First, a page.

I generally leave adding joinery until after the parts are all drawn. It’s especially useful to save that until late in the process if you anticipate changes to the model. It’s generally easier to resize parts if you don’t have to deal with modifying the joinery, too. It can be done if needed, though.
No matter how complex the piece, I always use essentially the same process as in that simple table I showed. Here are some other examples of pieces I’ve drawn which are fully detailed. This Shaker-style workbench and this low boy were both featured in Fine Woodworking Magazine. I drew them for construction plans which I created in LayOut. The entire model, exploded views, and all views of the individual parts are shown in the same SketchUp file.
So far for my workflow drawing in SketchUp, I’ve never found an advantage to using groups and I only use components. The first thing you need to do as you’re learning SketchUp is develop your workflow so you are making components, or groups if you’re using them, before you add geometry that belongs to another part.
@jemtz, one little thing I would like to add to @DaveR’s excelent explanation.
To be able to switch between seeing the entire model and only seeing only the part (group or component) that you create/edit, you can assign ‘View/Component Edit/Hide Rest Of Model’ to a shortcut key to toggle visibility of the rest of the model on/off. That may help in inspecting the part while creating/editing it.
And another thing, don’t forget that there is X-Ray style to see through already existing geometry.
Makes perfect sense. Thanks. I returned to my drawing a few minutes ago, and started drawing the parts only to be stopped in my tracks. I’m now having difficulty is drawing a simple rectangle. I try to draw a rectangle 11.75" long, and 0.75" wide, but the resultant rectangle drawn by SketchUp Make is 28" long. Or if I draw a 12" X 12" square starting at the origin point, the resultant square is many more times than the size of the table I have in my drawing. I have recallibrated the template to inches, but that hasn’t helped. I closed SketchUp Make and restarted it, and that didn’t help. I shut down the computer, and went back in to the file, and it didn’t help. I opened a new file, and that too is giving my errors in the VCB. What’s wrong?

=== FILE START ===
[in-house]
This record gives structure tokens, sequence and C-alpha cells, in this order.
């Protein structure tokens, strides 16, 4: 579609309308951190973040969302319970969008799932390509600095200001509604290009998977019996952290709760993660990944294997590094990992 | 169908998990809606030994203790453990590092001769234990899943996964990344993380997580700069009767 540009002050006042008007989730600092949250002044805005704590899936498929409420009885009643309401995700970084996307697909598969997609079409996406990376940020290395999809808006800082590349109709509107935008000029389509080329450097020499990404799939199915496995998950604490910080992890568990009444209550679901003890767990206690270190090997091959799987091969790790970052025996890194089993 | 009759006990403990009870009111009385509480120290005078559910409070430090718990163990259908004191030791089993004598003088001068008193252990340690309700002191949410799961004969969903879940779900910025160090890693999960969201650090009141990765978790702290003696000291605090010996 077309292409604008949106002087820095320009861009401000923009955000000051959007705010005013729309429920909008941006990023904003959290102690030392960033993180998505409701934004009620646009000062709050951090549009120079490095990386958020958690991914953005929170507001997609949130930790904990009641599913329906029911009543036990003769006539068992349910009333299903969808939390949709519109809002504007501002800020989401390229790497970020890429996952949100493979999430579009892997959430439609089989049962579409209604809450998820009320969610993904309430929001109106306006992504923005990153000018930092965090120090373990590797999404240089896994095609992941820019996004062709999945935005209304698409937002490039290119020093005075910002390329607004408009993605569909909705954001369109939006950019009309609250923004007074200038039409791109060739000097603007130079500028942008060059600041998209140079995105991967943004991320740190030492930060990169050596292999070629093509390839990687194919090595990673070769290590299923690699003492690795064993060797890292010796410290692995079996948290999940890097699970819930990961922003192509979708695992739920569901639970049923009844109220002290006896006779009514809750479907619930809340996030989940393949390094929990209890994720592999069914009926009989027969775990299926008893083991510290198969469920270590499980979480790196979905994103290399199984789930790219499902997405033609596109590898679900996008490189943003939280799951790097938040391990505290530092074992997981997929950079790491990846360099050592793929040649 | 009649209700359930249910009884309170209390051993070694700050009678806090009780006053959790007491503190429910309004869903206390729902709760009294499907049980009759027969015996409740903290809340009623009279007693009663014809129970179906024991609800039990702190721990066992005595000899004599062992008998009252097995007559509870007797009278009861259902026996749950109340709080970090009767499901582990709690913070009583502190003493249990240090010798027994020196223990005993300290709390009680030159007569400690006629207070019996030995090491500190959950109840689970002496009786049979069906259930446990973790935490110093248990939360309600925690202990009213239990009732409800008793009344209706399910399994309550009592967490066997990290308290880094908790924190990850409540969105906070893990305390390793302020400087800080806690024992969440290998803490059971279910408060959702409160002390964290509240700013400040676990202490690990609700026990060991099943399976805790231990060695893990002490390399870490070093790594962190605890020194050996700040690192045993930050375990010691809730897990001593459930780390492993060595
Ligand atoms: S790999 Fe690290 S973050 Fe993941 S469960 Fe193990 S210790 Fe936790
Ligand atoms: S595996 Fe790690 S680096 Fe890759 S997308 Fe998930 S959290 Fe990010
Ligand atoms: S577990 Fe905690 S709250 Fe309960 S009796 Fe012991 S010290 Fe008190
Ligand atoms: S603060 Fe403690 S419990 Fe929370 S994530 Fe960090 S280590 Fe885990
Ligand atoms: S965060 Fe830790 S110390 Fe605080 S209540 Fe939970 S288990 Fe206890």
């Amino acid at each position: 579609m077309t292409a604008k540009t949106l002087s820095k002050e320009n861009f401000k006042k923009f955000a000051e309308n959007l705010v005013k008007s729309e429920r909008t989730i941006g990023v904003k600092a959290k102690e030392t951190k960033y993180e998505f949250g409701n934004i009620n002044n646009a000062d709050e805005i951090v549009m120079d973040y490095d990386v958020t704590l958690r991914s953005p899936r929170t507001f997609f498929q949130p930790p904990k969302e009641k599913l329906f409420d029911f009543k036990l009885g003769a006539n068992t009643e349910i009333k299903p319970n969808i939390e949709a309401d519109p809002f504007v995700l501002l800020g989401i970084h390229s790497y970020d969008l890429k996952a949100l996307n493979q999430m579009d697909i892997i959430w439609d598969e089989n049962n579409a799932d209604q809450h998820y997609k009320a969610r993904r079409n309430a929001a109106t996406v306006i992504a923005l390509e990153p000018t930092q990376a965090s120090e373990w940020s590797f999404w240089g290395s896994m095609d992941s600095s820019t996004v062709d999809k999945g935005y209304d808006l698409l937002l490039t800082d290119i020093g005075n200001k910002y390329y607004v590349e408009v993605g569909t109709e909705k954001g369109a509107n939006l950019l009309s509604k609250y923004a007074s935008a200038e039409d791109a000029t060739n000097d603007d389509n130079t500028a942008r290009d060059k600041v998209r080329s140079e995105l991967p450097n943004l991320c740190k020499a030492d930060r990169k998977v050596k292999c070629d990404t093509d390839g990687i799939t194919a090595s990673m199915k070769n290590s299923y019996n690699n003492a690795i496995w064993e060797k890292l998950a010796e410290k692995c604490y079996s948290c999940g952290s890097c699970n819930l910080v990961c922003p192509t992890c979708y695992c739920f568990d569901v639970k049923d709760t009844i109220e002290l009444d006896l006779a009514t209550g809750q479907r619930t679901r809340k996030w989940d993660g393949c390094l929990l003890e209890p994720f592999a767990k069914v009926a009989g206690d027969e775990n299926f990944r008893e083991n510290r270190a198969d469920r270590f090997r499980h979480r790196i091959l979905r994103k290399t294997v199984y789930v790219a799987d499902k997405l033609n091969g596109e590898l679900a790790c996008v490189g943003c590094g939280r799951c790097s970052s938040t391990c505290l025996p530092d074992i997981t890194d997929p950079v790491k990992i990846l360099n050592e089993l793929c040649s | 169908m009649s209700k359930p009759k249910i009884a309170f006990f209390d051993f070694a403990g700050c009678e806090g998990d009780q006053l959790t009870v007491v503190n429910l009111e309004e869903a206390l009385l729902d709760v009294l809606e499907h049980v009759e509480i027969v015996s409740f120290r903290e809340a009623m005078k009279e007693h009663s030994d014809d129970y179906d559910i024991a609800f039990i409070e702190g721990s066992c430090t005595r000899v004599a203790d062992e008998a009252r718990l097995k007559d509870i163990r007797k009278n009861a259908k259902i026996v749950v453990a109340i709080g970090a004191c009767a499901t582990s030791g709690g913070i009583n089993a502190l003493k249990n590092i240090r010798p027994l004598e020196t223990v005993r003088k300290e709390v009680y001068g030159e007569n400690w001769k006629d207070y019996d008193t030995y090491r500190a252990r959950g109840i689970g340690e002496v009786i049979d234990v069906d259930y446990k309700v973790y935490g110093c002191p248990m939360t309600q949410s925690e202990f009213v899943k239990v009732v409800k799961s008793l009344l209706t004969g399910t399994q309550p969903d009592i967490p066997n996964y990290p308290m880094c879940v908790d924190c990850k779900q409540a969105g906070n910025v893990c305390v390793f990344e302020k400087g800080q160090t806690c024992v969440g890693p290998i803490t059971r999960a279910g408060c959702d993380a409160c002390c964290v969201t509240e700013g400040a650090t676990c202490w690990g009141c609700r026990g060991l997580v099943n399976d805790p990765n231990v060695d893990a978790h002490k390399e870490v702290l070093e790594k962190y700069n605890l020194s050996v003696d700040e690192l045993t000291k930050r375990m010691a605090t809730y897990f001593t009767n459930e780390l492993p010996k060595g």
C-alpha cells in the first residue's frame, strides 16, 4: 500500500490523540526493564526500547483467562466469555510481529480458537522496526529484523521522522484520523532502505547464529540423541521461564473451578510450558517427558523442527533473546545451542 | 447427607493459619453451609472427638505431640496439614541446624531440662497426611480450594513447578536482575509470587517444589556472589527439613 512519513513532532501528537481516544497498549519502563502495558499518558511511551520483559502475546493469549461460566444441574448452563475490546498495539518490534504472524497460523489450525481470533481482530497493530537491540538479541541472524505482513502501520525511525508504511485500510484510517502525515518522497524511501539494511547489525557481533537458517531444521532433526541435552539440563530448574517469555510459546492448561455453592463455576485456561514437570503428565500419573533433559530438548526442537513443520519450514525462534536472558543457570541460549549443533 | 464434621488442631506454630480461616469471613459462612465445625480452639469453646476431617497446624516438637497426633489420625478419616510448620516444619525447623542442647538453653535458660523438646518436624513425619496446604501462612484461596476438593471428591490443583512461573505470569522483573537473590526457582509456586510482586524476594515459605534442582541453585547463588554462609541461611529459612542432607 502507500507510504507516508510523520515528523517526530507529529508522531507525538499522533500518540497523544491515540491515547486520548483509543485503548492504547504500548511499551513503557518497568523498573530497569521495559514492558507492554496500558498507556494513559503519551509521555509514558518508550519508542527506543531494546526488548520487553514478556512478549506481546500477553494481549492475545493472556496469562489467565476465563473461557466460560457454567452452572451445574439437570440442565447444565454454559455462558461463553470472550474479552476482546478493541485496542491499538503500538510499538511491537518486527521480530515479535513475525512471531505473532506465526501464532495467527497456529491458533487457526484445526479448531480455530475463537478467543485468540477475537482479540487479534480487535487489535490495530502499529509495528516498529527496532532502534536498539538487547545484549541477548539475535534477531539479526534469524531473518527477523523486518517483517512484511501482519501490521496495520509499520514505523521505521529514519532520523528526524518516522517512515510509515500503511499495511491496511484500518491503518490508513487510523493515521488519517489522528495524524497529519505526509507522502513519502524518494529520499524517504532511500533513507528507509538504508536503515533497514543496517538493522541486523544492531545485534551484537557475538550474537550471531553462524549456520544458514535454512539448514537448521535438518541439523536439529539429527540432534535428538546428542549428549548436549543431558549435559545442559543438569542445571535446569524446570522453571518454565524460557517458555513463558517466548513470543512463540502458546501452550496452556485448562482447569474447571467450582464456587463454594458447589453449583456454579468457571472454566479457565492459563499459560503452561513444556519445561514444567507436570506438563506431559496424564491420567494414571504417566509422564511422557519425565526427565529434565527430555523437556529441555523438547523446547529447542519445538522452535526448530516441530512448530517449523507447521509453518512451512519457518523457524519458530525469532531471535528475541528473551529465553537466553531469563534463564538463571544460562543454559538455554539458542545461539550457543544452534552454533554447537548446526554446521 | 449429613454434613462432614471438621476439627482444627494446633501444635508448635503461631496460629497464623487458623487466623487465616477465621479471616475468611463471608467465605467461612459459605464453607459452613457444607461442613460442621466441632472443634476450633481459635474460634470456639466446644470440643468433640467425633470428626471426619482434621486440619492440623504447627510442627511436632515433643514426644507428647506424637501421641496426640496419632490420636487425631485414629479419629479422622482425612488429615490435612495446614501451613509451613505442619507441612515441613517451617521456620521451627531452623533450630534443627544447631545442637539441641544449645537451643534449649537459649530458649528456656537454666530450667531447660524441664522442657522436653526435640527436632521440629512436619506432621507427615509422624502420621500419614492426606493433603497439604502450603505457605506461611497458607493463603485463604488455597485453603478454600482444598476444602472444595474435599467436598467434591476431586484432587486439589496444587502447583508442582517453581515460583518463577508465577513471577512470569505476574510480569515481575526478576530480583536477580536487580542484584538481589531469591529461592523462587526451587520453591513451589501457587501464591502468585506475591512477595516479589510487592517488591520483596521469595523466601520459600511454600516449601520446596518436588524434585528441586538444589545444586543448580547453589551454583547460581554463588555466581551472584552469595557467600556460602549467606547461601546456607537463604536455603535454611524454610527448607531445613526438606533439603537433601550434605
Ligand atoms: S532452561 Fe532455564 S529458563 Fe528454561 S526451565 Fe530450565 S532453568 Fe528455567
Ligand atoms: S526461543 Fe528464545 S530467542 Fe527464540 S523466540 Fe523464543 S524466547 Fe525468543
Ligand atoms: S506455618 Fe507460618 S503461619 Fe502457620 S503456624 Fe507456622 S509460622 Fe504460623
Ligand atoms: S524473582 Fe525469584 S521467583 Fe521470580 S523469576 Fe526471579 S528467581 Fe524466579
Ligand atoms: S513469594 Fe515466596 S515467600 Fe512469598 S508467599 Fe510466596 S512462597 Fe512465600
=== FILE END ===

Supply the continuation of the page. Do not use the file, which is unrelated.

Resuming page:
Can you upload the model so we can take a look? That’s the fastest way to help.
If you snap a tape on your existing table in the drawing is the result what you expected to see?
What errors are you seeing in a fresh file?
Maybe I can help you get through this with a live session. I just sent you a private message.
Figured it out. I had unintentionally rescaled the model with the Scale tool!
Live an learn. Thank you for your offer!
I appreciate your help. Thanks!
You must be Dave Richards. I have your video course on my HD. Great information. Thanks for making SketchUp more understandable, but in the end it takes practice, practice, and practice.
Yes. You’re right. I’m happy it helps. You’re right. It does take practice.